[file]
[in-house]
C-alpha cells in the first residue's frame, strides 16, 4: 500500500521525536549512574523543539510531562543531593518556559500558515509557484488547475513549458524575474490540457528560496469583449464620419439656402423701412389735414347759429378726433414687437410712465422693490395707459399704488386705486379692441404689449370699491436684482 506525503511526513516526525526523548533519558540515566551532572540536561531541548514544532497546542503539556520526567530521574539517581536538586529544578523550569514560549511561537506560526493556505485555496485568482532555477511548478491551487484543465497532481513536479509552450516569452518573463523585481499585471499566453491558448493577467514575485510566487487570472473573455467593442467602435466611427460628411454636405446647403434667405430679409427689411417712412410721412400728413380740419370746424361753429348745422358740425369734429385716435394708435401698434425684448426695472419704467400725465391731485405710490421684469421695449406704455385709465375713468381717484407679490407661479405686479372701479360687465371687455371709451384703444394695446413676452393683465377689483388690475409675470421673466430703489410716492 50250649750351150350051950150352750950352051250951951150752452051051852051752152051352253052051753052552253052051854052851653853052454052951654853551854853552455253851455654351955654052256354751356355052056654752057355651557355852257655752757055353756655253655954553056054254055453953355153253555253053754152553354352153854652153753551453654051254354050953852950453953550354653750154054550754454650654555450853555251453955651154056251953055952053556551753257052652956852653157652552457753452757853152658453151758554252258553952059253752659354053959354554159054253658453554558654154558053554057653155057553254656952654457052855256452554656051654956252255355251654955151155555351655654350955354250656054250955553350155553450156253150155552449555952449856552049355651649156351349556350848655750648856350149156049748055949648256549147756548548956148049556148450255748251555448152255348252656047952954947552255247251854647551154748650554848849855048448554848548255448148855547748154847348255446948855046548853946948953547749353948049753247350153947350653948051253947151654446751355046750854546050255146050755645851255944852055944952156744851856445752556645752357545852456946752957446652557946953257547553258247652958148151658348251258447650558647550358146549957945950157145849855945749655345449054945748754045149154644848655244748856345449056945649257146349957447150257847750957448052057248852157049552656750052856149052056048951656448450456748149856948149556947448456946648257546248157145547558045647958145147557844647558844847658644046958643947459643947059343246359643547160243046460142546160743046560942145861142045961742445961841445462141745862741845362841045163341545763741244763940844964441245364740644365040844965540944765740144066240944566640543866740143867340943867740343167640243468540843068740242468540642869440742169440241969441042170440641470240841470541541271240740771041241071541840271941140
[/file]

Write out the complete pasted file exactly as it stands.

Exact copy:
[in-house]
C-alpha cells in the first residue's frame, strides 16, 4: 500500500521525536549512574523543539510531562543531593518556559500558515509557484488547475513549458524575474490540457528560496469583449464620419439656402423701412389735414347759429378726433414687437410712465422693490395707459399704488386705486379692441404689449370699491436684482 506525503511526513516526525526523548533519558540515566551532572540536561531541548514544532497546542503539556520526567530521574539517581536538586529544578523550569514560549511561537506560526493556505485555496485568482532555477511548478491551487484543465497532481513536479509552450516569452518573463523585481499585471499566453491558448493577467514575485510566487487570472473573455467593442467602435466611427460628411454636405446647403434667405430679409427689411417712412410721412400728413380740419370746424361753429348745422358740425369734429385716435394708435401698434425684448426695472419704467400725465391731485405710490421684469421695449406704455385709465375713468381717484407679490407661479405686479372701479360687465371687455371709451384703444394695446413676452393683465377689483388690475409675470421673466430703489410716492 50250649750351150350051950150352750950352051250951951150752452051051852051752152051352253052051753052552253052051854052851653853052454052951654853551854853552455253851455654351955654052256354751356355052056654752057355651557355852257655752757055353756655253655954553056054254055453953355153253555253053754152553354352153854652153753551453654051254354050953852950453953550354653750154054550754454650654555450853555251453955651154056251953055952053556551753257052652956852653157652552457753452757853152658453151758554252258553952059253752659354053959354554159054253658453554558654154558053554057653155057553254656952654457052855256452554656051654956252255355251654955151155555351655654350955354250656054250955553350155553450156253150155552449555952449856552049355651649156351349556350848655750648856350149156049748055949648256549147756548548956148049556148450255748251555448152255348252656047952954947552255247251854647551154748650554848849855048448554848548255448148855547748154847348255446948855046548853946948953547749353948049753247350153947350653948051253947151654446751355046750854546050255146050755645851255944852055944952156744851856445752556645752357545852456946752957446652557946953257547553258247652958148151658348251258447650558647550358146549957945950157145849855945749655345449054945748754045149154644848655244748856345449056945649257146349957447150257847750957448052057248852157049552656750052856149052056048951656448450456748149856948149556947448456946648257546248157145547558045647958145147557844647558844847658644046958643947459643947059343246359643547160243046460142546160743046560942145861142045961742445961841445462141745862741845362841045163341545763741244763940844964441245364740644365040844965540944765740144066240944566640543866740143867340943867740343167640243468540843068740242468540642869440742169440241969441042170440641470240841470541541271240740771041241071541840271941140